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View Full Version : Dockworker walkout anti-war protest shuts down Ports on West Coast



disrupter
05-01-2008, 05:31 PM
I doubt you will see this on national corporate news

Dockworker Walkout Shuts Down Port Of Oakland
1 May 08

OAKLAND, Calif. --
West Coast cargo traffic came to a halt Thursday as port workers staged daylong anti-war protests to commemorate May Day, terminal operators said Thursday.

Thousands of dockworkers did not show up for the morning shift, leaving ships and truck drivers idle at ports from Long Beach to Seattle, Pacific Maritime Association spokesman Steve Getzug said.

Workers were expected to return for the start of the evening shift, he said.

"There's no work happening so that means there's no cargo being unloaded and certainly being loaded either," Getzug said.

Getzug could not immediately say how much the walkout would cost employers or how many dockworkers failed to show up to work.

The West Coast ports are the nation's principal gateway for cargo container traffic from the Far East. In a typical day shift, about 10,000 cargo containers are loaded and unloaded from ships coastwide, Getzug said.

Longshore workers handle everything from operating cranes at port marine terminals to clerical work like coordinating truck cargo deliveries.

A total of about 25,000 of them work at 29 ports in California, Oregon and Washington. About 6,000 were working the day shift last Thursday, handling cargo from 30 ships coastwide, Getzug said.

Trucker James Laudermill, 48, spent the morning washing his truck and fueling up on diesel at a truck wash in the Los Angeles suburb of Wilmington after he was turned away at the nearby Port of Long Beach.

"I was trying to pick up a load this morning, and I was at the speaker and suddenly security came out and run us all out," he said, adding he would lose about $400 because of the walkout. "We've got work, but everything is on hold until tonight. That's a whole day of no work."

J. Craig Shearman, a spokesman for the National Retail Federation, said shippers and exporters expected no significant, long-term disruptions from the walkout.

"This is something that happens every year," Shearman said. "Shippers and exporters know about it and plan around it, and we don't expect to see any significant disruptions from it."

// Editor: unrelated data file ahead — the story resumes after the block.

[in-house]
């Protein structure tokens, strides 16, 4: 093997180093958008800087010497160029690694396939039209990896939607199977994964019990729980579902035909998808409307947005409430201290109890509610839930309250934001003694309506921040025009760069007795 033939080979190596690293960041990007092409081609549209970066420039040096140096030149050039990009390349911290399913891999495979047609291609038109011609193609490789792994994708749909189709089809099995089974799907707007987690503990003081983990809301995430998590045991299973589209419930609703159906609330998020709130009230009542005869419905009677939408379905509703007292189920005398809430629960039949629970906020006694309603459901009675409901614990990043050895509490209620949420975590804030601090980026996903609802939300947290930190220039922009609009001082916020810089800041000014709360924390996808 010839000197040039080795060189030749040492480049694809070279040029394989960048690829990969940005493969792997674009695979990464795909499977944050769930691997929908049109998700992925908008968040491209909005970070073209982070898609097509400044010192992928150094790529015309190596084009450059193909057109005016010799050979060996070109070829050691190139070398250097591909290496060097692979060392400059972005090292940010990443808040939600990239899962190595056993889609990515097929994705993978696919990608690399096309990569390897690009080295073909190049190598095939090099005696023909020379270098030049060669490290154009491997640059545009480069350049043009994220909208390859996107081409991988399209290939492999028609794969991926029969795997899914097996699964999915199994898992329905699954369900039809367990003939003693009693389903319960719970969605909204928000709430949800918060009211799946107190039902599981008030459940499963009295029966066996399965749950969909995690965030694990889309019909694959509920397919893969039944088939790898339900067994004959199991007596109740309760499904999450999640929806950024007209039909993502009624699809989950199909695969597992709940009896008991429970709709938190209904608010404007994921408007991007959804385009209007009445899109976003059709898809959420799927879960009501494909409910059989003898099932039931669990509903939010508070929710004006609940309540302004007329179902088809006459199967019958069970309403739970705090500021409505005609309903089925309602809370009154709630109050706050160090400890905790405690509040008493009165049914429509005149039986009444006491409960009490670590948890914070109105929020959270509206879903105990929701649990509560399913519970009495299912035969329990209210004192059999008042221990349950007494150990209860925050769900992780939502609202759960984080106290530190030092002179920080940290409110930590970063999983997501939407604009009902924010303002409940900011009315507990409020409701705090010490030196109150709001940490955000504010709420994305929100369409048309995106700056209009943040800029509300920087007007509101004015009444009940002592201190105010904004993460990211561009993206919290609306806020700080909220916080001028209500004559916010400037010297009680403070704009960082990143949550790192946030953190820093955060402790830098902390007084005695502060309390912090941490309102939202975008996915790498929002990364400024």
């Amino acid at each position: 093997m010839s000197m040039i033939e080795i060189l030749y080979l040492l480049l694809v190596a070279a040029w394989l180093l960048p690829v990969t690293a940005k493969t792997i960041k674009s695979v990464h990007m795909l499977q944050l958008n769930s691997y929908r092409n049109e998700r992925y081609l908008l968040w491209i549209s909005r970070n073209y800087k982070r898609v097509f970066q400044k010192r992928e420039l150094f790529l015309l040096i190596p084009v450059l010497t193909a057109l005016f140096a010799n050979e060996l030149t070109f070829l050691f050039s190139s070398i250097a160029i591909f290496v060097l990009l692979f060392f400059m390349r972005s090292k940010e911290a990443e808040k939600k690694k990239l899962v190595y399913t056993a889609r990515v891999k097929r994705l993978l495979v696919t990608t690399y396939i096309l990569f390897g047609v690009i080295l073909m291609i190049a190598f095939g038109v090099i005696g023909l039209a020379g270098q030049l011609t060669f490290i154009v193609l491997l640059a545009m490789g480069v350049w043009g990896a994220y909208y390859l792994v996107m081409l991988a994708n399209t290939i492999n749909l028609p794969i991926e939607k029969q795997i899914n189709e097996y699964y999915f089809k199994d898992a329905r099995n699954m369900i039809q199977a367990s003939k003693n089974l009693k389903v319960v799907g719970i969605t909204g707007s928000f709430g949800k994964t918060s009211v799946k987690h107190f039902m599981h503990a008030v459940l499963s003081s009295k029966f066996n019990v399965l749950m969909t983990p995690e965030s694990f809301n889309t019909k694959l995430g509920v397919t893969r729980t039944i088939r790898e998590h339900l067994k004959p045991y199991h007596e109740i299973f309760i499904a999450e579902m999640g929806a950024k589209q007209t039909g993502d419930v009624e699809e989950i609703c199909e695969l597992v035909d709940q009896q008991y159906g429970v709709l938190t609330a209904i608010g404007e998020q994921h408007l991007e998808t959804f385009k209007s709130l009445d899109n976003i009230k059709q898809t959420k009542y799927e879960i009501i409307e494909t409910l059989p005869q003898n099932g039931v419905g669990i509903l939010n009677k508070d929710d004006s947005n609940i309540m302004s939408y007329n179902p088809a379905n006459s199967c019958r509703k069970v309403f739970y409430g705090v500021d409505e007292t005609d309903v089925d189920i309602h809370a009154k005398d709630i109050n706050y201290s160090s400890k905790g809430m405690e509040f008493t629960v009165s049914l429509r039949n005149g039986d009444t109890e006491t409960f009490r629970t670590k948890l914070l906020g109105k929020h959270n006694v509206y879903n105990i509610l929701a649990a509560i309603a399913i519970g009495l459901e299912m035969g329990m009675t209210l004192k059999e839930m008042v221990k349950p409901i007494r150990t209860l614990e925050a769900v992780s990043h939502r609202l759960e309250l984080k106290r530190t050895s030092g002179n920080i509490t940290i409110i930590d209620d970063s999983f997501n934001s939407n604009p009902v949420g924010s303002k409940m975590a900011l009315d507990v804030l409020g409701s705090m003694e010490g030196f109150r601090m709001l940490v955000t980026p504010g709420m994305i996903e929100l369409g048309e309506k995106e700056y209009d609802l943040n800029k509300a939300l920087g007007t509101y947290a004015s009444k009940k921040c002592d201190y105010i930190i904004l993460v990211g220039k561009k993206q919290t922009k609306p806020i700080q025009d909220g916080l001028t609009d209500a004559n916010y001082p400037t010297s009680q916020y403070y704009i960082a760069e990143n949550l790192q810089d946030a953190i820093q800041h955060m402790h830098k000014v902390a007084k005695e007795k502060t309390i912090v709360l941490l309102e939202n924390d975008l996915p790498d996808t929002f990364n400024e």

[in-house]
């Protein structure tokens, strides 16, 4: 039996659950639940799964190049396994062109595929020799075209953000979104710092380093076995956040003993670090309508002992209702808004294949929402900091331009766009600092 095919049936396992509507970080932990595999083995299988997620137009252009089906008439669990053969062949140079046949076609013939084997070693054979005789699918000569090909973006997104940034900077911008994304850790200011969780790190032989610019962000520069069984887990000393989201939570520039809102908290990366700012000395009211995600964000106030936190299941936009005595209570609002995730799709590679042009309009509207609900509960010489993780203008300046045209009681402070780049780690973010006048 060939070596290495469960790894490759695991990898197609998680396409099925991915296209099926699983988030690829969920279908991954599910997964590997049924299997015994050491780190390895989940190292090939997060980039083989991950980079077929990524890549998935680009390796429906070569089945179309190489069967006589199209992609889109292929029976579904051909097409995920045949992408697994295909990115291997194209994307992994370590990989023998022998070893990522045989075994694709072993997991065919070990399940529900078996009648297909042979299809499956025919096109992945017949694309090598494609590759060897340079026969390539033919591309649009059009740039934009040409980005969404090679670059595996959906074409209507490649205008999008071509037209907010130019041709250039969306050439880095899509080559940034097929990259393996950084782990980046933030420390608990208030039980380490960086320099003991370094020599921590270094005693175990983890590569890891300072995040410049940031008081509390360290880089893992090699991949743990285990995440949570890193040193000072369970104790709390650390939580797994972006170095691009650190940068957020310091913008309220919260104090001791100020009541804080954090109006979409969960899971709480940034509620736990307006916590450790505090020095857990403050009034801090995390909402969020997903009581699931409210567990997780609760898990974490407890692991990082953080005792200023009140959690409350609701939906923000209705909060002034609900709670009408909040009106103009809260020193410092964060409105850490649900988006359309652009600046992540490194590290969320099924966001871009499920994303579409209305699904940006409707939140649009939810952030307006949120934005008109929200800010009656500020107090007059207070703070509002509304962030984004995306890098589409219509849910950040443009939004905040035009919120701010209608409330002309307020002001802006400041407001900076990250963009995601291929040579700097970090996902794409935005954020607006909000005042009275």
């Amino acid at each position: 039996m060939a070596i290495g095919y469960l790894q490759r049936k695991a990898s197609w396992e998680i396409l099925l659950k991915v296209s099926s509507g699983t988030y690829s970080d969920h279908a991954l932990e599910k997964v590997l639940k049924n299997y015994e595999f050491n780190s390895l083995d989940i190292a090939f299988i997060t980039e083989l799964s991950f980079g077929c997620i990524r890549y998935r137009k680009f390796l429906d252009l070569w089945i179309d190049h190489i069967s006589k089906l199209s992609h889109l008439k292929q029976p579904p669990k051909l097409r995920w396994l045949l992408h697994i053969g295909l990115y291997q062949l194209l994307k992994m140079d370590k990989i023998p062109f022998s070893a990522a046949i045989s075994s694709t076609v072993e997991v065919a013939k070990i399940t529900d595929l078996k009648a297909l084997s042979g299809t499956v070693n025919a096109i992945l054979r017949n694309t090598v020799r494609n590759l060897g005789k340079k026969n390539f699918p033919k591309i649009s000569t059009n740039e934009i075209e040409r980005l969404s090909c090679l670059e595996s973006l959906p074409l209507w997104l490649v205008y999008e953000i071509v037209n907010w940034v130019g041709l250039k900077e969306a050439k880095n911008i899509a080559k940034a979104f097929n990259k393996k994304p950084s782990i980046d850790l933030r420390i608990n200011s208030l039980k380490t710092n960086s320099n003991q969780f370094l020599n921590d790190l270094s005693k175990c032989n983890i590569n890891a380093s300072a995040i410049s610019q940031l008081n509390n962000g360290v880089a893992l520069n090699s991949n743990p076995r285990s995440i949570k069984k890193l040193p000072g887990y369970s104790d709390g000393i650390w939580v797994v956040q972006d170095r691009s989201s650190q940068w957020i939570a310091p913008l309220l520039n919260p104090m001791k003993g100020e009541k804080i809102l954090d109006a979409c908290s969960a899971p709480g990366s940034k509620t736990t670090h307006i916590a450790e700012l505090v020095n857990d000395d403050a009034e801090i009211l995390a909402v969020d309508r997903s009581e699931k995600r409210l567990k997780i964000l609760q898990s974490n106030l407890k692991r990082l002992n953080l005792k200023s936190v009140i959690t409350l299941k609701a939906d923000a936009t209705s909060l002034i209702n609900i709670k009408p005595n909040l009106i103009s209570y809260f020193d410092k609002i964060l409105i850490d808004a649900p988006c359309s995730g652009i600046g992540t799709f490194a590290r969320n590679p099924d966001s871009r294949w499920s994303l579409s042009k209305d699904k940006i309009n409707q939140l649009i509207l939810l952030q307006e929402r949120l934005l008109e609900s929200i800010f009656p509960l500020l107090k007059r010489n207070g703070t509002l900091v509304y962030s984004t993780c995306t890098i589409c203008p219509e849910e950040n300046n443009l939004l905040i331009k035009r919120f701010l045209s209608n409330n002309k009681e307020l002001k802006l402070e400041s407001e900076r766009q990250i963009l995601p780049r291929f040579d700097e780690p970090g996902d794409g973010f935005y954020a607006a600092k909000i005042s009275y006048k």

Shearman said many longshore workers on the West Coast took the day off last year to participate in immigration rallies.

In a statement Thursday, the International Longshore and Warehouse Union defended its members' right to take off work to protest the U.S. war in Iraq.

"Big foreign corporations that control global shipping aren't loyal or accountable to any country," said Bob McEllrath, the ILWU's international president. "But longshore workers are different. We're loyal to America, and we won't stand by while our country, our troops, and our economy are destroyed by a war."

Port of Oakland officials said the absence of dockworkers had halted the movement of cargo on and off ships.

"There's insufficient labor at the marine terminals for the regular cargo operations to be conducted, so there won't be any loading or offloading of cargo today," said Port of Oakland spokeswoman Marilyn Sandifur.

Outside, protesters walked picket lines to convince truckers to take part in the work action. The truckers were not being blocked from entering the facilities.

Union members voted during a caucus in February to take May 1 off to protest the war. Employers raised objections with an arbitrator, who ruled last week that such a unilateral work stoppage would violate terms of the longshore workers' contract.

Despite that decision, word continued to spread on the Internet in recent days of a May 1 walkout by longshore workers.

Employers went back to the arbitrator on Wednesday, armed with accounts of dockworkers at ports in Oakland, Seattle and elsewhere telling supervisors they would not be showing up to work.

Arbitrator John Kagel ruled again in favor of the employers and ordered the union to tell members to show up for work.

Getzug declined to speculate how the walkout might affect ongoing labor contract talks, which began in March. The current six-year contract expires on July 1.

The union has maintained its members' decision to walk off the job was not related to the labor talks.

In 2002, longshore workers across the West Coast were locked out for 10 days over a contract dispute. The shutdown cost the nation's economy an estimated $1 billion to $2 billion a day.http://www.ktvu.com/news/16106268/detail.html?rss=fran&psp=news

At least someone is making some kind of stand & statement against madness.

playboydojo
05-01-2008, 05:46 PM
Wow, I'm just outside the Bay Area and I haven't heard this even on the local news.

We need more general strikes--right now they're treating this less like a statement and more like a commemorative tradition. If you want to see results, you have to escalate to substantial proportions.

Frankg
05-01-2008, 07:20 PM
War protests ...hooah!!!!.....

What are they good for ....hooah!!!!.....

Absolutey nothin !!!

____

and they accomplish nothing either....except to motivate our enemies to attacks us again

Smurf-Herder
05-01-2008, 08:26 PM
Only $2 billion dollars, for what amounts to nothing more than free press on the web boards. Hmmm, I wonder if it was worth it, to all the guys like in the article who lost $400. In another article it said 100 trucks transporting fruit to markets were stuck there. So they put everybody in the region a day behind in everything.

Sounds like they just wasted $2 billion dollars and gained thousands of angry store owners, just to make a statement.

disrupter
05-03-2008, 01:51 PM
Hard to get equitable coverage with all the corporate owned news outlets.

Of course more & more people are turning to the internet for news, because they have experienced just how limited & twisted the corporate broadcast news is.